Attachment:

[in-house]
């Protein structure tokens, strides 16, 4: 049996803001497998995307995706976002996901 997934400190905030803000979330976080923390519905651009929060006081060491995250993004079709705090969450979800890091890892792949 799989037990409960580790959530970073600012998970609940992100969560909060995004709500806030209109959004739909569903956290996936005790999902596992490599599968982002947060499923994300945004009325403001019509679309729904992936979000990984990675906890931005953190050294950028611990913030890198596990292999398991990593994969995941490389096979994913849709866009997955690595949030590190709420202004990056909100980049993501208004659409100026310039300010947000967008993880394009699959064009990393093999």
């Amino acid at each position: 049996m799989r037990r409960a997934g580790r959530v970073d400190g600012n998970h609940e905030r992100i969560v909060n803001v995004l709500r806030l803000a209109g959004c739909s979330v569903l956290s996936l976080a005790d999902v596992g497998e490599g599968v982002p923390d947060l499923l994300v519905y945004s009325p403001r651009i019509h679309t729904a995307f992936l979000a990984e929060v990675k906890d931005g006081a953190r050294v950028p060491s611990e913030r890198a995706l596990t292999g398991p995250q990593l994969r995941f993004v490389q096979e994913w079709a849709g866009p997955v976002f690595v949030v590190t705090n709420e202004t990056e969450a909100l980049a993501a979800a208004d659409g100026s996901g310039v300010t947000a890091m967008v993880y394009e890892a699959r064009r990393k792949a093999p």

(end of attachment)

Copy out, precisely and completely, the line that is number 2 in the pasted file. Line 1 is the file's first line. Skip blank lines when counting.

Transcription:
């Protein structure tokens, strides 16, 4: 049996803001497998995307995706976002996901 997934400190905030803000979330976080923390519905651009929060006081060491995250993004079709705090969450979800890091890892792949 799989037990409960580790959530970073600012998970609940992100969560909060995004709500806030209109959004739909569903956290996936005790999902596992490599599968982002947060499923994300945004009325403001019509679309729904992936979000990984990675906890931005953190050294950028611990913030890198596990292999398991990593994969995941490389096979994913849709866009997955690595949030590190709420202004990056909100980049993501208004659409100026310039300010947000967008993880394009699959064009990393093999």